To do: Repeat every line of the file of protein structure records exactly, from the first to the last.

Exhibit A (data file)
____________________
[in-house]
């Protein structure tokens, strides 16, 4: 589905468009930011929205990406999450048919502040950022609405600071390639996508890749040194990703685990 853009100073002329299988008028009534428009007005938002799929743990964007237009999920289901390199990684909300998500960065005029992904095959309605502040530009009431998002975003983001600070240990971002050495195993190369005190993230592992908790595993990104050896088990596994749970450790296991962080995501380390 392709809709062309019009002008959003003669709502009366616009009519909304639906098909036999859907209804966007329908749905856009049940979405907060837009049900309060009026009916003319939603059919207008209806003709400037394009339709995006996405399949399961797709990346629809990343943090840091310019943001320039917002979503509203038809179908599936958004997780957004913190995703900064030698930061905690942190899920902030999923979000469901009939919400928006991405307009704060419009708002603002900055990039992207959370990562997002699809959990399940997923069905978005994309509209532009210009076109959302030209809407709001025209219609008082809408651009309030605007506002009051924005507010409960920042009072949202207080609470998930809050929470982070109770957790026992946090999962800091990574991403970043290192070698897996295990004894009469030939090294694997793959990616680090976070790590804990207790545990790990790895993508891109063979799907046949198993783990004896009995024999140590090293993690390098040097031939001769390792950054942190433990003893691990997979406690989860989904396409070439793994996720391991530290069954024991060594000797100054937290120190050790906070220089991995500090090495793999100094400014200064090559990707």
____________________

[in-house]
């Protein structure tokens, strides 16, 4: 589905468009930011929205990406999450048919502040950022609405600071390639996508890749040194990703685990 853009100073002329299988008028009534428009007005938002799929743990964007237009999920289901390199990684909300998500960065005029992904095959309605502040530009009431998002975003983001600070240990971002050495195993190369005190993230592992908790595993990104050896088990596994749970450790296991962080995501380390 392709809709062309019009002008959003003669709502009366616009009519909304639906098909036999859907209804966007329908749905856009049940979405907060837009049900309060009026009916003319939603059919207008209806003709400037394009339709995006996405399949399961797709990346629809990343943090840091310019943001320039917002979503509203038809179908599936958004997780957004913190995703900064030698930061905690942190899920902030999923979000469901009939919400928006991405307009704060419009708002603002900055990039992207959370990562997002699809959990399940997923069905978005994309509209532009210009076109959302030209809407709001025209219609008082809408651009309030605007506002009051924005507010409960920042009072949202207080609470998930809050929470982070109770957790026992946090999962800091990574991403970043290192070698897996295990004894009469030939090294694997793959990616680090976070790590804990207790545990790990790895993508891109063979799907046949198993783990004896009995024999140590090293993690390098040097031939001769390792950054942190433990003893691990997979406690989860989904396409070439793994996720391991530290069954024991060594000797100054937290120190050790906070220089991995500090090495793999100094400014200064090559990707």